Clive Ndou
Politics editor
4 minute read
29 Mar 2021

Blanket-gate: ‘Sloppy’ prosecution of corruption accused officials allows them back to work

Clive Ndou

The KwaZulu-Natal provincial Social Development Department, which is under pressure to act against “Blanket-gate” officials currently on suspension, is in a tight corner after a “sloppy” presentation at the officials’ hearing resulted in them being allowed back to work.

The KwaZulu-Natal provincial Social Development Department, which is under pressure to act against “Blanket-gate” officials currently on suspension, is in a tight corner after a “sloppy” presentation at the officials’ hearing resulted in them being allowed back to work.

The eight top officials — including the department’s chief financial officer, Brian Ndaba — were placed on suspension in August after a forensic investigation fingered them in the irregular procurement of 48 000 blankets for a staggering R22 million.

To save face and stave off a possible confrontation with Premier Sihle Zikalala, who made it clear that the officials should not be allowed to return to work until they had been cleared, the department is currently attempting to fight the ruling that the suspensions should be lifted.

When the blanket scandal was exposed in April, the department claimed that the blankets were part of items meant to fight the Covid-19 pandemic.

However, it has since emerged that the procurement of the blankets was used to enrich service providers and some officials.

Apparently the KZN Standing Committee on Public Accounts (Scopa) has for months been trying to get the department to update it on the disciplinary processes against the implicated officials, but to no avail.

The Witness can reveal that the Commission for Conciliation, Mediation and Arbitration (CCMA) and the chairperson of the disciplinary committee, Advocate Marumo Moerane SC, have both made rulings against the department.

This is despite a recent Special Investigative Unit (SIU) and forensic investigation instituted by Zikalala recommending that the officials should be placed on suspension.

In his report, dated March 25, which The Witness has seen, Moerane said despite the department’s position that allowing the suspended officials to return to work could jeopardise the disciplinary case against the officials, the department failed to submit crucial evidence required for him to rule in its favour.

“In particular, the employer has not submitted any evidence that establishes or tends to establish that the presence of the employee at the workplace at this stage, that is, after the investigation has been completed, might endanger the well-being or safety of any person or state property.”

Moerane’s ruling was in relation to an application lodged by one of the top officials in the department, chief director Ayanda Mbatha, that her suspension be lifted.

“I find that the employer has failed to persuade me that the extension of the suspension of Ms Ayanda Mbatha is justified.

“I, consequently, decline to extend the suspension of Ms Ayanda Mbatha,” Moerane said in his ruling.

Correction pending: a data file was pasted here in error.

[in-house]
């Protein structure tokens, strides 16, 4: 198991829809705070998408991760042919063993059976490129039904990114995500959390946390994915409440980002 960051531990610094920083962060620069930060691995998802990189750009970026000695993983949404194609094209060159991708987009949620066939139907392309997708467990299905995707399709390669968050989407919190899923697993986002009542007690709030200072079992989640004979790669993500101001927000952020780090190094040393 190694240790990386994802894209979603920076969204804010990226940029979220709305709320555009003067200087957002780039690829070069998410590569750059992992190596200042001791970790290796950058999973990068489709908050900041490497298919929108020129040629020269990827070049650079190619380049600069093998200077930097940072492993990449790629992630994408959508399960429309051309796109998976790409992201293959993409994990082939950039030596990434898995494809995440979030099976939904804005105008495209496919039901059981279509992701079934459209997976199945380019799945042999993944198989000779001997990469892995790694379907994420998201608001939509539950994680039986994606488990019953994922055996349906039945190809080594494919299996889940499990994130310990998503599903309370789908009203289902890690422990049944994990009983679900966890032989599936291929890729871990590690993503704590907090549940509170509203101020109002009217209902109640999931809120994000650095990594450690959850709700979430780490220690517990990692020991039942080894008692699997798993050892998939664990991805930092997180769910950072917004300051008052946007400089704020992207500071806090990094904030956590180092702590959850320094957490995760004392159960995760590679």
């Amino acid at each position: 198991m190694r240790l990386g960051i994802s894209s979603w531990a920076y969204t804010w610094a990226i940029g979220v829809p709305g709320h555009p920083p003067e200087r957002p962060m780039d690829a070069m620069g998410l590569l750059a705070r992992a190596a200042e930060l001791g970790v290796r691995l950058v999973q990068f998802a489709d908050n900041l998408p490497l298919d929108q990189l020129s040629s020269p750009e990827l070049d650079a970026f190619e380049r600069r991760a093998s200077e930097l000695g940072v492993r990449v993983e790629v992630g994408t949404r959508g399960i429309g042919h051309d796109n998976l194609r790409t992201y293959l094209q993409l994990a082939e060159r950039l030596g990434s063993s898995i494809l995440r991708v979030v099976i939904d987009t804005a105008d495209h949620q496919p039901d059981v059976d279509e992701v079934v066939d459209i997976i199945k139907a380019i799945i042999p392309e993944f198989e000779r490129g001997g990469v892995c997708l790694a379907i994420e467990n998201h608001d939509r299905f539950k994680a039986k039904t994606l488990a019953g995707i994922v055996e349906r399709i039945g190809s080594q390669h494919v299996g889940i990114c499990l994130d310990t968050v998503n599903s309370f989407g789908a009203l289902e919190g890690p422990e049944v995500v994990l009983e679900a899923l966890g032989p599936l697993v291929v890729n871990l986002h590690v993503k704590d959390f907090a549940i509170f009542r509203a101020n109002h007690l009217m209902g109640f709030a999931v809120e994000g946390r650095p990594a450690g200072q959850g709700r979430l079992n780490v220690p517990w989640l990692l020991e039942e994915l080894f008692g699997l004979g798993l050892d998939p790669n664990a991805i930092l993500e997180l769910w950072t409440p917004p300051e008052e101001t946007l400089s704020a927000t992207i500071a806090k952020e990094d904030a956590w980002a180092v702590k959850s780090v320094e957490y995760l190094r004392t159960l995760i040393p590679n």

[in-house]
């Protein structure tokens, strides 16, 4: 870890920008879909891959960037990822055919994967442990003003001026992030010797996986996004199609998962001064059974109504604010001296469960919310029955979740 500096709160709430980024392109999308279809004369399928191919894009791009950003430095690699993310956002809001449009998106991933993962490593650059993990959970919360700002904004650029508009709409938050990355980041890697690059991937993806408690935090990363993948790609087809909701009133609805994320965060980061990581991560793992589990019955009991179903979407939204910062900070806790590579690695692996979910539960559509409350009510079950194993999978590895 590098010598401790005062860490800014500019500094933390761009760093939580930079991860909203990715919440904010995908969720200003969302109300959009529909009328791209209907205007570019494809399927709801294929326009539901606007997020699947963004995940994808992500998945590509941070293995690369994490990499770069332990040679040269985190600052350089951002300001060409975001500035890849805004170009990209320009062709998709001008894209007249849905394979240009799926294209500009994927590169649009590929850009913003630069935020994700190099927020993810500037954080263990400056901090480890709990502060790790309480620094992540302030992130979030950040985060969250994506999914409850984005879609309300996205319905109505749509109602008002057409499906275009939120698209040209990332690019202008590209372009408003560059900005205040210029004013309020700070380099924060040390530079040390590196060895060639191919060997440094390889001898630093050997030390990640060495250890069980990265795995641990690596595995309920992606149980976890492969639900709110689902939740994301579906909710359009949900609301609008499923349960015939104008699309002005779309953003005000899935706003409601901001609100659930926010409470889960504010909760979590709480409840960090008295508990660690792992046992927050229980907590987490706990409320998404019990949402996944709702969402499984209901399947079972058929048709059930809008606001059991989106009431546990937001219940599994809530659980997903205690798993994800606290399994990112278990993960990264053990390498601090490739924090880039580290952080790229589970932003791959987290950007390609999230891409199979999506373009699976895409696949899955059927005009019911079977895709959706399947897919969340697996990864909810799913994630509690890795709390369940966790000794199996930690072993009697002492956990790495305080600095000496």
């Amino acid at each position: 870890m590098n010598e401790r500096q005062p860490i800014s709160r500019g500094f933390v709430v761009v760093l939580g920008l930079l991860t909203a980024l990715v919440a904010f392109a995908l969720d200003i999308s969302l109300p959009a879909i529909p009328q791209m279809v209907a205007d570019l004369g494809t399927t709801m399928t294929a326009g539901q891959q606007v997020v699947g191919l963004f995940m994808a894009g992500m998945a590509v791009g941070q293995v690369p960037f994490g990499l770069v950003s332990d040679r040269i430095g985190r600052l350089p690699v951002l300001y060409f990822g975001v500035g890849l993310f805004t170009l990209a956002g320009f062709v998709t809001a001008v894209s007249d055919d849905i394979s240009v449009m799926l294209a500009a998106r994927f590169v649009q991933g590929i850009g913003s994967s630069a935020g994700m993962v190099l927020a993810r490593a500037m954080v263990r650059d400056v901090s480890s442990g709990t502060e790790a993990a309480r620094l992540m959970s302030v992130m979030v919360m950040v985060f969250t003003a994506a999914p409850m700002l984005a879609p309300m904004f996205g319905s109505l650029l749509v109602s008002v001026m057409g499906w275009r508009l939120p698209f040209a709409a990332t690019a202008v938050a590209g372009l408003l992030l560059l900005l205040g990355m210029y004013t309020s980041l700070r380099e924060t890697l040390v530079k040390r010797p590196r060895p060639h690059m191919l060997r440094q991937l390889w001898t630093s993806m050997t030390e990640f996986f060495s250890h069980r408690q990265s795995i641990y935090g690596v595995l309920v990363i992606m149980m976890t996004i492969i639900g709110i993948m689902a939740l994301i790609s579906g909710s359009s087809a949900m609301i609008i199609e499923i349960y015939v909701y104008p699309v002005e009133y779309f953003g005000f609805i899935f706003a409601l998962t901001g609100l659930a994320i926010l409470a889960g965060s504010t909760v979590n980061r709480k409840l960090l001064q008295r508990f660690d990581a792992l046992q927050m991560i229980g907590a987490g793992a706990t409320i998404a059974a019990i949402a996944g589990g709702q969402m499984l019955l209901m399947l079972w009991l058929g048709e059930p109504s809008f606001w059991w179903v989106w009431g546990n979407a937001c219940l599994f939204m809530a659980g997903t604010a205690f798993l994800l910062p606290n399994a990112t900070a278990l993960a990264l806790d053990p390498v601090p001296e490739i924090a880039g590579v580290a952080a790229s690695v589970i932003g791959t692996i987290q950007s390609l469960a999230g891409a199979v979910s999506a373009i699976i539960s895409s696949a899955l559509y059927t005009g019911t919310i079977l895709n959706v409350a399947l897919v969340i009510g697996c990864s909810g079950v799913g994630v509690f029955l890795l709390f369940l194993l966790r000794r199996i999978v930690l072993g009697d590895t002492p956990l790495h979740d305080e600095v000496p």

This follows on the heels of another ruling by the CCMA, which ordered the department to allow Ndaba to return to work.

One of the sources told The Witness that the department has also been ordered to allow two more of the suspended officials to go return to work, bringing to four the number of officials whose applications to have their suspension lifted have been granted.

“However, what we find puzzling is that the department is yet to comply with the rulings. Upon receiving copies of the ruling, the department should either allow the officials back to work or notify them that it is appealing the ruling.

“So far the department has not done any of those things. It has just kept quiet,” the source said.

DA provincial spokesperson on social development, Elma Rabe, said the ruling confirmed the party’s fears that the case against the eight officials was being “bungled”.

“When Scopa asked the department for a progress report on the matter they kept ducking and diving,” she said.

“As the DA we are concerned about what we view as attempts to protect those who have been behind the blanket scandal.”

The lifting of the suspensions happens as the SIU is gunning for service providers who it claims colluded with the implicated officials to loot the department’s coffers.

“The prices were found to be excessive and without justifiable reasons,” the SIU said in its latest report.

“The SIU will now seek to recover these payments … and has just received authority to brief counsel on these matters,” the report added.

Provincial Social Development spokesperson Mhlaba Memela said the department has yet to study Moerane’s ruling.

“Upon the finalisation of that process, the department will then take a decision on the matter,’ said Memela.

However, he said the department will not be commenting on issues relating to specific individuals who have been implicated in the blanket scandal.

“Due to the sensitivity around this matter, we cannot discuss the names of officials involved until the matter has been finalised.

“The position of the department is that the finalisation of the disciplinary hearing will determine if officials will return to work or not,” he said.